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Asian J Psychiatr. 2013 Jun;6(3):266-8. doi: 10.1016/j.ajp.2013.04.001. Epub 2013 Apr 19.

Psychotic disorders in DSM-5: summary of changes.

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1
Department of Psychiatry and Pharmacology, Maryland Psychiatric Research Center, University of Maryland School of Medicine, Baltimore, MD, USA. wcarpent@mprc.umaryland.edu

Abstract

Key issues related to the diagnosis of schizophrenia and other psychotic disorders addressed in DSM-5 were more precisely defining diagnostic boundaries between different psychotic disorders, reducing spurious comorbidity, improving coherence across the diagnostic manual, and enhancing validity without loss of reliability. New information about the nature of these disorders generated since DSM-IV was incorporated into their definition. Resulting changes in DSM-5 include elimination of the classic subtypes of schizophrenia, elimination of special treatment of Schneiderian 'first-rank symptoms', more precise delineation of schizoaffective disorder from schizophrenia and psychotic mood disorders, and clarification of the nosologic status of catatonia and its consistent treatment across the manual. Changes in section 3 of the manual include addition of a new category of "attenuated psychosis syndrome" as a condition for further study and addition of unique psychopathological dimensions (that represent treatment targets across disorders). The specific nature of these revisions in the DSM-5 criteria for schizophrenia and other psychotic disorders along with their rationale are summarized in this article.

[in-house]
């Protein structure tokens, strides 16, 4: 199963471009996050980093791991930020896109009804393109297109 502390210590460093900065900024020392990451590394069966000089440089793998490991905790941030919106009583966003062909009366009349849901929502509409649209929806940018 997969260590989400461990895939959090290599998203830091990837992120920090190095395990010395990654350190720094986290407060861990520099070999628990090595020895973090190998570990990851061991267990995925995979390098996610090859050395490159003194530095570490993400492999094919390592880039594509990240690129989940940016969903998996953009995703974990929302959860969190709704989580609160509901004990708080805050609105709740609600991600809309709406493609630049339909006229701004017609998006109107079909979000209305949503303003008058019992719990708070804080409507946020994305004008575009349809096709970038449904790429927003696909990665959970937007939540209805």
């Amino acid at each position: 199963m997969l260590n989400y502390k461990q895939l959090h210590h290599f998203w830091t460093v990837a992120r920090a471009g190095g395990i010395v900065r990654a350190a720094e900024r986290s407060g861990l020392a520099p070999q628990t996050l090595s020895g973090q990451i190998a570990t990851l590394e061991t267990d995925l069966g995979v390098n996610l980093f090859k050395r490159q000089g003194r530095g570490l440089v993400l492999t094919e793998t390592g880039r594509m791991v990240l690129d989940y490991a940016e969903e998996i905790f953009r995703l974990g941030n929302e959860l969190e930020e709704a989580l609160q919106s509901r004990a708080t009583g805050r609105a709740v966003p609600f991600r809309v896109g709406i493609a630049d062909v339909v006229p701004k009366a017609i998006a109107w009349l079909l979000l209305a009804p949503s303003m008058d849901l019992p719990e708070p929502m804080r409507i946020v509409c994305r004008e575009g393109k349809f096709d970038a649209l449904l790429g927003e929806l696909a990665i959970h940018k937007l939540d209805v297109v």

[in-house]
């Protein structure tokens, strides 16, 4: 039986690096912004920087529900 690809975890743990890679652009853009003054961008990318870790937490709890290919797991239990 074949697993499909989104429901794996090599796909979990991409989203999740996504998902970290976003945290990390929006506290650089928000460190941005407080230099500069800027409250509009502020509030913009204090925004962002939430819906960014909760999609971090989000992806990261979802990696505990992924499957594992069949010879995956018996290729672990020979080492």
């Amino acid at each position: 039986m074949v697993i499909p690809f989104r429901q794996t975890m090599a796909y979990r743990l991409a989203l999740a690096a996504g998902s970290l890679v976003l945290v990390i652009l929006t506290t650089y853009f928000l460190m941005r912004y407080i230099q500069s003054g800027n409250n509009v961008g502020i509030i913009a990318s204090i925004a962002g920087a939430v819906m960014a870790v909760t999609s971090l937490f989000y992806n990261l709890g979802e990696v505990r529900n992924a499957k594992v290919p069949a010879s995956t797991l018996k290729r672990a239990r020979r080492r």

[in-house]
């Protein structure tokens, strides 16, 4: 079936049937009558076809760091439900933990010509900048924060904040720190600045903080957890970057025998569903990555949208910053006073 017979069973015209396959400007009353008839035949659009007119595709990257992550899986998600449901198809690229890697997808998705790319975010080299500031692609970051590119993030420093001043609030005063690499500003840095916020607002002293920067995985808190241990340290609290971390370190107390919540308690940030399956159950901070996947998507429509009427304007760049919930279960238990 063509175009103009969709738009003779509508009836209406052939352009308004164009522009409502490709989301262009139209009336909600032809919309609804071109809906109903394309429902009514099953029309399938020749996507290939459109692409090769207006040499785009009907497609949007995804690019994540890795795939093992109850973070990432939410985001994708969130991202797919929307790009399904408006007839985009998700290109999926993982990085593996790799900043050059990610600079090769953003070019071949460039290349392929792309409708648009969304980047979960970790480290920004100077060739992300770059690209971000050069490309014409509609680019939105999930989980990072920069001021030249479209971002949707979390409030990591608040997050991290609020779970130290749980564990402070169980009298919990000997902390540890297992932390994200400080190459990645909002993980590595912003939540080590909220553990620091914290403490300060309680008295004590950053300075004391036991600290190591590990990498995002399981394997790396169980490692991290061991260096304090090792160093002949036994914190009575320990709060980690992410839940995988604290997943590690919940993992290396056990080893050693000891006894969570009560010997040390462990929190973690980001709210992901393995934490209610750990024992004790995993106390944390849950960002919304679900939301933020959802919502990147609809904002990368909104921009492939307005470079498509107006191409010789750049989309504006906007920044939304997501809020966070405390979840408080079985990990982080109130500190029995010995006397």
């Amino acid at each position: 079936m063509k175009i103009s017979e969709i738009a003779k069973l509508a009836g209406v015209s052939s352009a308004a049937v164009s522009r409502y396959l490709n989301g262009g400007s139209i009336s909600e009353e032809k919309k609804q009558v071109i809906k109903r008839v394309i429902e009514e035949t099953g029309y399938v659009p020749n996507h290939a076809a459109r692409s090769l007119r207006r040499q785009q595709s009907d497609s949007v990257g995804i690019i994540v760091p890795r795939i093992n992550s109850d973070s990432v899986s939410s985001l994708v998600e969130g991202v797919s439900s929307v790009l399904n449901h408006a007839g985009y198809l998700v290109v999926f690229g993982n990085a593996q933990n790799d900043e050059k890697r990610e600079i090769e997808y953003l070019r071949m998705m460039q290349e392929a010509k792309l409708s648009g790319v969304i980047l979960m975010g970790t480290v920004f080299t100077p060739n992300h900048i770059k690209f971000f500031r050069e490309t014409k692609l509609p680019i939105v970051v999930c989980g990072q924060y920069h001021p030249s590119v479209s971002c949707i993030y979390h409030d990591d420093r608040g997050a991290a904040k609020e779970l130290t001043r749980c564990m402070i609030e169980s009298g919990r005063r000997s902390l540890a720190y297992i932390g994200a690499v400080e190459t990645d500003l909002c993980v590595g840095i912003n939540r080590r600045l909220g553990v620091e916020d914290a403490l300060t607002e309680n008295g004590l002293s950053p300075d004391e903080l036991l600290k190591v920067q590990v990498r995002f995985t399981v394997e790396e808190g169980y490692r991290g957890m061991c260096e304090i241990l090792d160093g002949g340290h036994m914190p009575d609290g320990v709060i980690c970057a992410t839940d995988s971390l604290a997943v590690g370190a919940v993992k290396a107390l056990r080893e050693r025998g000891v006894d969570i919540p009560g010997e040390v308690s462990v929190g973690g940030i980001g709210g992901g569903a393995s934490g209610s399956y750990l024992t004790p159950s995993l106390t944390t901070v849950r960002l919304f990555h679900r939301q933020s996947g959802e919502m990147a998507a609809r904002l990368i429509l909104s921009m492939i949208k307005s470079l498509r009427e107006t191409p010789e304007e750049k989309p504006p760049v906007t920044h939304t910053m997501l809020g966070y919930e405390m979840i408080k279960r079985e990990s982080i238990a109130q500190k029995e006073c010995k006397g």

PMID:
23642992
DOI:
10.1016/j.ajp.2013.04.001
[Indexed for MEDLINE]
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